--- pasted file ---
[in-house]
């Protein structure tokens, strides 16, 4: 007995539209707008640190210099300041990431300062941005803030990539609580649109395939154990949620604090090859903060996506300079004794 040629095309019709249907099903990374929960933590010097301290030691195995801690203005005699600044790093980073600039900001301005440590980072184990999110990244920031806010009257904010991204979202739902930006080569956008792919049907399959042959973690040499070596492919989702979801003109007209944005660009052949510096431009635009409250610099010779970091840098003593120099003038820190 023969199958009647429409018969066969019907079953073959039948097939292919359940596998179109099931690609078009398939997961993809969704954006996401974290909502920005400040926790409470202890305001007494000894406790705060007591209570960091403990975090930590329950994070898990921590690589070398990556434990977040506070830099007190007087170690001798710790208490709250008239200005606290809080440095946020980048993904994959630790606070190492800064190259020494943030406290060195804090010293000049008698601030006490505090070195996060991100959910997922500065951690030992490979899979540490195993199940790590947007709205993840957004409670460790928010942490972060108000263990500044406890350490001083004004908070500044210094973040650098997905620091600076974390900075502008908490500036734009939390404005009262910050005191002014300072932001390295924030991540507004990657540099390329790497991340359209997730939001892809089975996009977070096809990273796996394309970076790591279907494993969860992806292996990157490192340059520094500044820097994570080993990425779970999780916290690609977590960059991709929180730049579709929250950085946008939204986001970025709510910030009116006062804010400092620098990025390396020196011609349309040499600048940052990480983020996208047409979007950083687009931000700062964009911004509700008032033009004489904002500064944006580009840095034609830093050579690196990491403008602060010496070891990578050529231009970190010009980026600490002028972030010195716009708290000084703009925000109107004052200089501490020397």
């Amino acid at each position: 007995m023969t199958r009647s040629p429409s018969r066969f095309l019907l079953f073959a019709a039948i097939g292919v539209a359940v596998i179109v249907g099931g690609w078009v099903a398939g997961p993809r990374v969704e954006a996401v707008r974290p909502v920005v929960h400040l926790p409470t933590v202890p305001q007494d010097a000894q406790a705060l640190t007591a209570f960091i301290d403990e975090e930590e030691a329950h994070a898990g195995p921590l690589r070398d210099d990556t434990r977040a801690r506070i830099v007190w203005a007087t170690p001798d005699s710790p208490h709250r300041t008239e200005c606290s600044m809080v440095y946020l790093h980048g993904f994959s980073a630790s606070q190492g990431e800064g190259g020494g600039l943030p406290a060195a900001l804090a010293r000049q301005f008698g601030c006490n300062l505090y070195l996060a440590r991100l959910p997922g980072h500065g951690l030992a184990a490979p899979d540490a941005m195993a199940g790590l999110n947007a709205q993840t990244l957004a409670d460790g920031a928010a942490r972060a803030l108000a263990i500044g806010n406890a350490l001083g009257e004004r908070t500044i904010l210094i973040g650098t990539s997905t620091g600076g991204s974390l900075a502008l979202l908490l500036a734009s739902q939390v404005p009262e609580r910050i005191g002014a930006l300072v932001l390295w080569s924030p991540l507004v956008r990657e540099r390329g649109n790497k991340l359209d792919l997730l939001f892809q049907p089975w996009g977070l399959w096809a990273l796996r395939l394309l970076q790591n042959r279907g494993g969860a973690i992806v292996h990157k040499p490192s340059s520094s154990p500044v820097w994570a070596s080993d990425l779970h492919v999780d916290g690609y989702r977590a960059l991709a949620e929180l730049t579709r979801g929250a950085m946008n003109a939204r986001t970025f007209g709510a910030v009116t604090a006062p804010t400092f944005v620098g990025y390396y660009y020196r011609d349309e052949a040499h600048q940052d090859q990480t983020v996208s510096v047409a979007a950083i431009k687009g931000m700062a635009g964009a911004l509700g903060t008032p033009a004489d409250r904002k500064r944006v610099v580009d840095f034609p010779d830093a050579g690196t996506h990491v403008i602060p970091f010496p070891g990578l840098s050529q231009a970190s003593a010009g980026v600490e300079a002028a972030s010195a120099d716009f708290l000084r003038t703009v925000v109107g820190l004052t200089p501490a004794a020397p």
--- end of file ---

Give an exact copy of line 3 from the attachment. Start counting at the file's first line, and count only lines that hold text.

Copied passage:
């Amino acid at each position: 007995m023969t199958r009647s040629p429409s018969r066969f095309l019907l079953f073959a019709a039948i097939g292919v539209a359940v596998i179109v249907g099931g690609w078009v099903a398939g997961p993809r990374v969704e954006a996401v707008r974290p909502v920005v929960h400040l926790p409470t933590v202890p305001q007494d010097a000894q406790a705060l640190t007591a209570f960091i301290d403990e975090e930590e030691a329950h994070a898990g195995p921590l690589r070398d210099d990556t434990r977040a801690r506070i830099v007190w203005a007087t170690p001798d005699s710790p208490h709250r300041t008239e200005c606290s600044m809080v440095y946020l790093h980048g993904f994959s980073a630790s606070q190492g990431e800064g190259g020494g600039l943030p406290a060195a900001l804090a010293r000049q301005f008698g601030c006490n300062l505090y070195l996060a440590r991100l959910p997922g980072h500065g951690l030992a184990a490979p899979d540490a941005m195993a199940g790590l999110n947007a709205q993840t990244l957004a409670d460790g920031a928010a942490r972060a803030l108000a263990i500044g806010n406890a350490l001083g009257e004004r908070t500044i904010l210094i973040g650098t990539s997905t620091g600076g991204s974390l900075a502008l979202l908490l500036a734009s739902q939390v404005p009262e609580r910050i005191g002014a930006l300072v932001l390295w080569s924030p991540l507004v956008r990657e540099r390329g649109n790497k991340l359209d792919l997730l939001f892809q049907p089975w996009g977070l399959w096809a990273l796996r395939l394309l970076q790591n042959r279907g494993g969860a973690i992806v292996h990157k040499p490192s340059s520094s154990p500044v820097w994570a070596s080993d990425l779970h492919v999780d916290g690609y989702r977590a960059l991709a949620e929180l730049t579709r979801g929250a950085m946008n003109a939204r986001t970025f007209g709510a910030v009116t604090a006062p804010t400092f944005v620098g990025y390396y660009y020196r011609d349309e052949a040499h600048q940052d090859q990480t983020v996208s510096v047409a979007a950083i431009k687009g931000m700062a635009g964009a911004l509700g903060t008032p033009a004489d409250r904002k500064r944006v610099v580009d840095f034609p010779d830093a050579g690196t996506h990491v403008i602060p970091f010496p070891g990578l840098s050529q231009a970190s003593a010009g980026v600490e300079a002028a972030s010195a120099d716009f708290l000084r003038t703009v925000v109107g820190l004052t200089p501490a004794a020397p």